A fixture in the home of the late Kay and Russ Heikes residence of Vermillion has a new home – the W.H. Over Museum.
A two-story dollhouse, built in meticulous detail by Kay, is now a permanent exhibit at the museum, and was on full display during the Christmas festival held there Dec. 6.
"I think in the late '50s and early '60s, it was kind of a fad for women to have doll houses, and she built this, and furnished it," Maxine Johnson, president of the W.H. Over Museum council, said. "I think she carved some of the furniture. We replaced some of the rugs, but she had actually crocheted all of those. The bedding was all created by Kay; they have the Heikes monogram on them, and we saved those."
The dollhouse originally was located in the kitchen of Kay's home. After she passed away, Johnson said, her sons stored the house in a shed on the family farm. It got rather dirty while in storage, but the staff at the W.H. Over Museum have been able to restore it to its original luster.
The structure itself remains sound. Everything one sees when viewing the dollhouse, except for a few tiny items, like rugs, are original. It simply needed a good cleaning before being put back on display.
"There's enough hot glue in this little building to withstand a hurricane," Johnson said, laughing. "It will never blow away. We just cleaned it up and refurbished it."
The W.H. Museum obtained the dollhouse in early November.
"We discussed what we wanted to do with it," Gene Iverson, a member of the W.H. Over Museum board, said. "We planned it out first, and once we got going on the project it really didn't take long to get the work done."
"I knew this house when Kay had it, and she would decorate it every holiday," Johnson said. "You can still see the nail holes from the lights she would put on it. I'm just elated that the house hadn't been thrown away and that we did get to have it. I am very happy about that."
Kay and her husband Russ were long-time Vermillion residents. She worked as a registered nurse.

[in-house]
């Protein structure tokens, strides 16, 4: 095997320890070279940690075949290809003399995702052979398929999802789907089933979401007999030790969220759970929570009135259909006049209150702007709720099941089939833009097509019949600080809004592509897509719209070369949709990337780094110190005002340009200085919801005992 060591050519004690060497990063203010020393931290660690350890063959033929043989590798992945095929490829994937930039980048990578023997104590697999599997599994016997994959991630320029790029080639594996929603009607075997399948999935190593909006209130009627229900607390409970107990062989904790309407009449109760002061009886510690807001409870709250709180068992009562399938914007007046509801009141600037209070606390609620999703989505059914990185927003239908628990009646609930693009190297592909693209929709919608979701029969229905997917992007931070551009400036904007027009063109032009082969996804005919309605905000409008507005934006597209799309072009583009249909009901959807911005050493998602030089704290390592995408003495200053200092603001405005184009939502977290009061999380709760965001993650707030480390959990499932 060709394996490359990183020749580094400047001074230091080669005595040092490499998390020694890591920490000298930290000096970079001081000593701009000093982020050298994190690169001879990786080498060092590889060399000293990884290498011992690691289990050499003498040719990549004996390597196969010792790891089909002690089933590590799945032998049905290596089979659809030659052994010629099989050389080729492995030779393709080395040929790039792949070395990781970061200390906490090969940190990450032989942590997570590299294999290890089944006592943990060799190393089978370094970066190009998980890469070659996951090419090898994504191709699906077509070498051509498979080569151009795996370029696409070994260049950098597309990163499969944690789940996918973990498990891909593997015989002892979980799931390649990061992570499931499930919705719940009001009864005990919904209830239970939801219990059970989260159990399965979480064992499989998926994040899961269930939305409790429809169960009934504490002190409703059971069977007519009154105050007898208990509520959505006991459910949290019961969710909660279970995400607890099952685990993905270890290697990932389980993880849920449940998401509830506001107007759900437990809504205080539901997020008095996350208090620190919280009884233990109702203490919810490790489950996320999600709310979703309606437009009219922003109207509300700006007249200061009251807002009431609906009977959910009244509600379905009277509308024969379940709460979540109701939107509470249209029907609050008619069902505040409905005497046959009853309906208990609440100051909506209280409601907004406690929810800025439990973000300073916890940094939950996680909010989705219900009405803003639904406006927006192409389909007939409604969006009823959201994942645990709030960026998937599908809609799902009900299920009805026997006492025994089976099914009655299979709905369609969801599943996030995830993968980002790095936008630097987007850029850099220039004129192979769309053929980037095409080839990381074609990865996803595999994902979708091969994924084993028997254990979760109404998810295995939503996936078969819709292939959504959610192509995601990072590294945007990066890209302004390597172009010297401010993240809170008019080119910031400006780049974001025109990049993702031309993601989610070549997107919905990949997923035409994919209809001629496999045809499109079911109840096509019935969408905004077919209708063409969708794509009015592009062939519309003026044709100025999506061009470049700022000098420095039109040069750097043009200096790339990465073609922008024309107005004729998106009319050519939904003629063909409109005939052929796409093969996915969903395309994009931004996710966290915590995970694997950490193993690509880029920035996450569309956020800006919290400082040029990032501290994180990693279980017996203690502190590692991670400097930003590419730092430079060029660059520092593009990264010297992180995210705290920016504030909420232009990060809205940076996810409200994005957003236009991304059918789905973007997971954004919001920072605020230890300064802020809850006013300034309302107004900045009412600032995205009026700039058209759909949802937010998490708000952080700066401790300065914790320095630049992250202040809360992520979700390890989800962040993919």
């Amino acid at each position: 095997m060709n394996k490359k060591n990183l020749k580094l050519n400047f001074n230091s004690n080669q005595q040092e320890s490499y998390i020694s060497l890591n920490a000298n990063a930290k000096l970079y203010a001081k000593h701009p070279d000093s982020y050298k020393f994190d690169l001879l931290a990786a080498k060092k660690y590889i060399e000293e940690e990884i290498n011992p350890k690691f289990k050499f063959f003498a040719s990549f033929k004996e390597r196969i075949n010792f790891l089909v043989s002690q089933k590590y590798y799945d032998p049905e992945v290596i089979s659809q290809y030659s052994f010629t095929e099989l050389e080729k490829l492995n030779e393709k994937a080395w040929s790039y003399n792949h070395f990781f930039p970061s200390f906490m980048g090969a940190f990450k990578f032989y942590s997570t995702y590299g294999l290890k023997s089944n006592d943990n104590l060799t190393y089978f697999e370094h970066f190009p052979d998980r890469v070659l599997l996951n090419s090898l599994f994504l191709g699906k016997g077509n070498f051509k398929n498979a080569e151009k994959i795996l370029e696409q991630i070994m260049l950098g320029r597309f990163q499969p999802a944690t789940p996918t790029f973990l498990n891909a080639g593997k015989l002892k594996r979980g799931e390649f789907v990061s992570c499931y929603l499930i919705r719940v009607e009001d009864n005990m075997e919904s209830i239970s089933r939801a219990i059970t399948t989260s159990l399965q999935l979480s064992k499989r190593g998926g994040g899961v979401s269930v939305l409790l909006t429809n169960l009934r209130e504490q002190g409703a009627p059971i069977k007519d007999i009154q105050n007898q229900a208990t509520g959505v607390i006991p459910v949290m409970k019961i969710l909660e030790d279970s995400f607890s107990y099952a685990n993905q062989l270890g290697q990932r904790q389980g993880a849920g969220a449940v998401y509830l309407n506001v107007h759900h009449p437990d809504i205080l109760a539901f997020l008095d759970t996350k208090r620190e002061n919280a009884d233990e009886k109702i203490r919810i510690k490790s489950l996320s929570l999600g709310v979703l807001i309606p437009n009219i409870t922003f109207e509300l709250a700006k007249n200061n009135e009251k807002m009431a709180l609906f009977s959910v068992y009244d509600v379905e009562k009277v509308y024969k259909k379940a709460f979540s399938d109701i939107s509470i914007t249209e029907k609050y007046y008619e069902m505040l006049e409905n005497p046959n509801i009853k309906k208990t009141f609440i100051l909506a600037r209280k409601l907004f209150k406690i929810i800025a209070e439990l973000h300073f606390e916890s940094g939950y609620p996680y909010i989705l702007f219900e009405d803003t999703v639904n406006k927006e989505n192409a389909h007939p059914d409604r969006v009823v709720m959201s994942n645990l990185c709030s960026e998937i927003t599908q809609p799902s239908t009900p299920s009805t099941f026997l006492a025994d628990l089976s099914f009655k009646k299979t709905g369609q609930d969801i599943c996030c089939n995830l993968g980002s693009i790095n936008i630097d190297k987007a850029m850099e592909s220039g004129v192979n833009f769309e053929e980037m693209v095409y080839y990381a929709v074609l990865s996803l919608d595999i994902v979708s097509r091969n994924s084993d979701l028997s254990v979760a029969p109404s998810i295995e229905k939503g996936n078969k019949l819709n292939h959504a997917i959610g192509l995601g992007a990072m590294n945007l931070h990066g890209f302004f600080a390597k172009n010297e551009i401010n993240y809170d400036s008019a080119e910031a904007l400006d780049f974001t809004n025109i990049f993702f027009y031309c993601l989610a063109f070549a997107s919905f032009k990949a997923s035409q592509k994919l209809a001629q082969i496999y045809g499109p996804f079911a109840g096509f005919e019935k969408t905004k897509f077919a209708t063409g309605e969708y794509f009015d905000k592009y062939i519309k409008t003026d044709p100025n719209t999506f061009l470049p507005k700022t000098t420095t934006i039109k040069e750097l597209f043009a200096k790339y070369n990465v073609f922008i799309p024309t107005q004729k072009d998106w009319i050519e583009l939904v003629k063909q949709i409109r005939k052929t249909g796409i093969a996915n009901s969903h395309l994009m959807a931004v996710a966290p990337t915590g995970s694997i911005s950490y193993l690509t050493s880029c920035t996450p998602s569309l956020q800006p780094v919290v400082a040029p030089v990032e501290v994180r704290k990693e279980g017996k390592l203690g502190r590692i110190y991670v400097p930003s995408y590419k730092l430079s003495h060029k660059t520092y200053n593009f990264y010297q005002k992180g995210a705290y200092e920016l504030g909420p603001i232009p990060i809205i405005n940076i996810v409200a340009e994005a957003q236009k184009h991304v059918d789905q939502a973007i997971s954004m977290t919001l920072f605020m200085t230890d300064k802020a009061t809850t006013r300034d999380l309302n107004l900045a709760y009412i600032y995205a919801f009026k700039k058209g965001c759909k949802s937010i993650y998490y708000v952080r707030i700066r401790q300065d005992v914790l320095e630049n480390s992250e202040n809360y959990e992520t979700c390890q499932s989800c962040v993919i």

"She was very Norwegian, very creative, all of the little carvings that you see with the house are hers; she did a lot of fine wood carving. She even wrote a little poem about this house – she really liked it," Johnson said.
Some people may at first get the impression that Kay may have built the dollhouse as a source of pleasure for children in the family.
This small-scaled, very detailed structure, however, served as a way for her to express her creativity and craftsmanship. Everything about the house, from the windows that open and close, to the tiny shingles that cover the roof, demonstrate that Kay was a stickler for detail.
"I don't think a child ever played with it," Johnson said.
In fact, it likely would have been difficult for a youngster to reach the miniature structure. Kay uniquely displayed the dollhouse in her kitchen by hanging it from the ceiling.
"She had a pulley system, and hooks in the dollhouse that would allow her to lower it and then decorate it or make additions to the furnishings," Iverson said.
"This was an ongoing project," Johnson said. "I know that she didn't just build this and then was done with it. It was always an ongoing project for her. If you look closely, you can see tiny candleholders on the walls, and even tiny pictures on the walls. I think the pictures are of her family, but they are so little, you can't tell for sure."
The house includes a kitchen, a formal dining room, a sitting room, a bathroom, and two bedrooms.
One room on the main floor of the house, Johnson believes, is designed to be a sunroom. With the holidays approaching, the museum staff decided to transform it into a Christmas room.
"When Maxine first brought it in and showed it to us, it was awfully dusty," Iverson said. "So, it sat for about a week or two before we even dared to touch it. But little by little, we let Maxine take it apart, and measured it, and we decided that we wanted to display it, and have it so that kids would be able to look at it, but we know youngsters would be tempted to touch things and move things, and get their fingers on it."
The museum solved that problem by enclosing the house in clear plastic. It rests on a display case built by Iverson that includes casters, making it possible for any member of the museum staff to move the dollhouse to any part of the museum.
"The house is incredible," Iverson said. "It even includes casement windows that you can move up and down."
Johnson is astounded by the sturdy nature of the house, which is approximately 50 years old.
"My daughter had a metal dollhouse, and they're no fun at all, because nothing stands up on the floors, and they bend," she said. "I never had a dollhouse of my own, and I always wanted one, and I was really taken by this.
"This would be a fun dollhouse to have if you are a little girl. You could really, really have good times with it. The doors all open. The windows all open and close. It's just fantastic," she said.